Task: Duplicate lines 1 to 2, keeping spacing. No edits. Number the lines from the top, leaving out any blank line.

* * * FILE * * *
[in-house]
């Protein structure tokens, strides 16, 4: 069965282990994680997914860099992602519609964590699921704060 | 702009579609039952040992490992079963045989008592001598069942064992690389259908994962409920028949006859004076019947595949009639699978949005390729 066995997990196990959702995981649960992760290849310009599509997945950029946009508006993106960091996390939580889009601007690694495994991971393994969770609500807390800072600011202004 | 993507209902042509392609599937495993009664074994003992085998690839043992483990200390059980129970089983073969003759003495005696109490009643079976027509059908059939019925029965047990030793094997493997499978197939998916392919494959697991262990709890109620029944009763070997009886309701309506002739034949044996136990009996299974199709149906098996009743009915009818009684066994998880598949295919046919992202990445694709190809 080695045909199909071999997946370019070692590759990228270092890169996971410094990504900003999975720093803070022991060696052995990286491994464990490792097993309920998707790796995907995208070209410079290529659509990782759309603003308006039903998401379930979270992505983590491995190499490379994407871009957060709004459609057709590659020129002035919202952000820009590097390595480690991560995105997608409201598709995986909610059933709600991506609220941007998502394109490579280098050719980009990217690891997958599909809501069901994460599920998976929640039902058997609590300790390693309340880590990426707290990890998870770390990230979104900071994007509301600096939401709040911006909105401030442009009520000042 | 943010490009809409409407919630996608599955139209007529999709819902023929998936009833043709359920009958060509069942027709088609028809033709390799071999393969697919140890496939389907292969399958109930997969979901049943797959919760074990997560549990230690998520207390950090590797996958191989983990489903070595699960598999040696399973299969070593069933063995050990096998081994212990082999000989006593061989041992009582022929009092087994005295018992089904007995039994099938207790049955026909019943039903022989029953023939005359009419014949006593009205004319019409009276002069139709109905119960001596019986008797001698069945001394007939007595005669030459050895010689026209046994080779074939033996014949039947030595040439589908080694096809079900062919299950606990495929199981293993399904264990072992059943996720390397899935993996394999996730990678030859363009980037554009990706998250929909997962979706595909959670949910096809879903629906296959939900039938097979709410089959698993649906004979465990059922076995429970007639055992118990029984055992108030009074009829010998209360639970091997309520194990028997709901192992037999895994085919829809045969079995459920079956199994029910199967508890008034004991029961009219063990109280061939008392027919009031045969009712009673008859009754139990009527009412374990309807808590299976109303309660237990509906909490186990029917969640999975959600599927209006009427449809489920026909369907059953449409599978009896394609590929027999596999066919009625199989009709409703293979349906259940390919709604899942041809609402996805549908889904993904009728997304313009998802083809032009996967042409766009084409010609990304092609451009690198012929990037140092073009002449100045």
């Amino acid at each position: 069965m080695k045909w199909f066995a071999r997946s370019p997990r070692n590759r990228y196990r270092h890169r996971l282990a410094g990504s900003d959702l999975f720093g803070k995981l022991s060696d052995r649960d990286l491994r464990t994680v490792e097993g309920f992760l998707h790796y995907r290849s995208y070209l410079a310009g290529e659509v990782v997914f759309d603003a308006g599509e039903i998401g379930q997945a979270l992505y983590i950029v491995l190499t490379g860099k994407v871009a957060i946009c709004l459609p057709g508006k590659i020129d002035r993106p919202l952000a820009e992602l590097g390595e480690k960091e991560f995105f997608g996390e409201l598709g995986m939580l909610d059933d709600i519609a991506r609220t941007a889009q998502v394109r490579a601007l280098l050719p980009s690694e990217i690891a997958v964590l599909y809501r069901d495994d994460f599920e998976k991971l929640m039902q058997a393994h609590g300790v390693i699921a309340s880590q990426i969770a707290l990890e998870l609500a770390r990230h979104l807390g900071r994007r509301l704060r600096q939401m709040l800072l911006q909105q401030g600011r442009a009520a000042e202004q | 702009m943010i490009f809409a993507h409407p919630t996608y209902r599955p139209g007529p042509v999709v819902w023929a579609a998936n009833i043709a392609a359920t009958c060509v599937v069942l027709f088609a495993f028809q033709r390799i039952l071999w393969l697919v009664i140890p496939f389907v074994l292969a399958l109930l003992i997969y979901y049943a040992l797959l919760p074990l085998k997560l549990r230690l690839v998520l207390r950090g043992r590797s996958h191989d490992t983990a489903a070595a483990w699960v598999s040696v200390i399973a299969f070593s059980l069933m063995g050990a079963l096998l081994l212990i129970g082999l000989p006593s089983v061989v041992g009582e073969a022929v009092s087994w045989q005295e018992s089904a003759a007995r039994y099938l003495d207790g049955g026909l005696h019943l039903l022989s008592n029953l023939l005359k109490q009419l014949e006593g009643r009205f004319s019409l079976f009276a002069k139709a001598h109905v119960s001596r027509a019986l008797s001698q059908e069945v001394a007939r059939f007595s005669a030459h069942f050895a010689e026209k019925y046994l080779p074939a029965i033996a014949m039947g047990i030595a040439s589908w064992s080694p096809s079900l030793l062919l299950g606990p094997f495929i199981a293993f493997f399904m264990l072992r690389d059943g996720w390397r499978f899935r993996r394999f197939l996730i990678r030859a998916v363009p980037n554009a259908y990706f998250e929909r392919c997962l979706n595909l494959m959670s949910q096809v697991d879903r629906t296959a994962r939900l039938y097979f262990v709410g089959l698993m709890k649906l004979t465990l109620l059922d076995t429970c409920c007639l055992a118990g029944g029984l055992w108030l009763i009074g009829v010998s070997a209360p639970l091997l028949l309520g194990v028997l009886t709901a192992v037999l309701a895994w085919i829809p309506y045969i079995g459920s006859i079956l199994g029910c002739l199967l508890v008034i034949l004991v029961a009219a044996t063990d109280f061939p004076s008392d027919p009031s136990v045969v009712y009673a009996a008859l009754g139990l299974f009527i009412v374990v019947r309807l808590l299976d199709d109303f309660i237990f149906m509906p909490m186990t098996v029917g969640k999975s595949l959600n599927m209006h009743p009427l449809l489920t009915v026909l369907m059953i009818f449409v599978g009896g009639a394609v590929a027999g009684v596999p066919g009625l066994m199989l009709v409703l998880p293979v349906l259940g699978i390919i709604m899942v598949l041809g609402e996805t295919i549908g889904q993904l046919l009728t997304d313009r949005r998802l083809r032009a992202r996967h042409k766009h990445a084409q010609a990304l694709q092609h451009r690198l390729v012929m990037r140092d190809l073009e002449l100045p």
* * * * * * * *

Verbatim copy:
[in-house]
């Protein structure tokens, strides 16, 4: 069965282990994680997914860099992602519609964590699921704060 | 702009579609039952040992490992079963045989008592001598069942064992690389259908994962409920028949006859004076019947595949009639699978949005390729 066995997990196990959702995981649960992760290849310009599509997945950029946009508006993106960091996390939580889009601007690694495994991971393994969770609500807390800072600011202004 | 993507209902042509392609599937495993009664074994003992085998690839043992483990200390059980129970089983073969003759003495005696109490009643079976027509059908059939019925029965047990030793094997493997499978197939998916392919494959697991262990709890109620029944009763070997009886309701309506002739034949044996136990009996299974199709149906098996009743009915009818009684066994998880598949295919046919992202990445694709190809 080695045909199909071999997946370019070692590759990228270092890169996971410094990504900003999975720093803070022991060696052995990286491994464990490792097993309920998707790796995907995208070209410079290529659509990782759309603003308006039903998401379930979270992505983590491995190499490379994407871009957060709004459609057709590659020129002035919202952000820009590097390595480690991560995105997608409201598709995986909610059933709600991506609220941007998502394109490579280098050719980009990217690891997958599909809501069901994460599920998976929640039902058997609590300790390693309340880590990426707290990890998870770390990230979104900071994007509301600096939401709040911006909105401030442009009520000042 | 943010490009809409409407919630996608599955139209007529999709819902023929998936009833043709359920009958060509069942027709088609028809033709390799071999393969697919140890496939389907292969399958109930997969979901049943797959919760074990997560549990230690998520207390950090590797996958191989983990489903070595699960598999040696399973299969070593069933063995050990096998081994212990082999000989006593061989041992009582022929009092087994005295018992089904007995039994099938207790049955026909019943039903022989029953023939005359009419014949006593009205004319019409009276002069139709109905119960001596019986008797001698069945001394007939007595005669030459050895010689026209046994080779074939033996014949039947030595040439589908080694096809079900062919299950606990495929199981293993399904264990072992059943996720390397899935993996394999996730990678030859363009980037554009990706998250929909997962979706595909959670949910096809879903629906296959939900039938097979709410089959698993649906004979465990059922076995429970007639055992118990029984055992108030009074009829010998209360639970091997309520194990028997709901192992037999895994085919829809045969079995459920079956199994029910199967508890008034004991029961009219063990109280061939008392027919009031045969009712009673008859009754139990009527009412374990309807808590299976109303309660237990509906909490186990029917969640999975959600599927209006009427449809489920026909369907059953449409599978009896394609590929027999596999066919009625199989009709409703293979349906259940390919709604899942041809609402996805549908889904993904009728997304313009998802083809032009996967042409766009084409010609990304092609451009690198012929990037140092073009002449100045």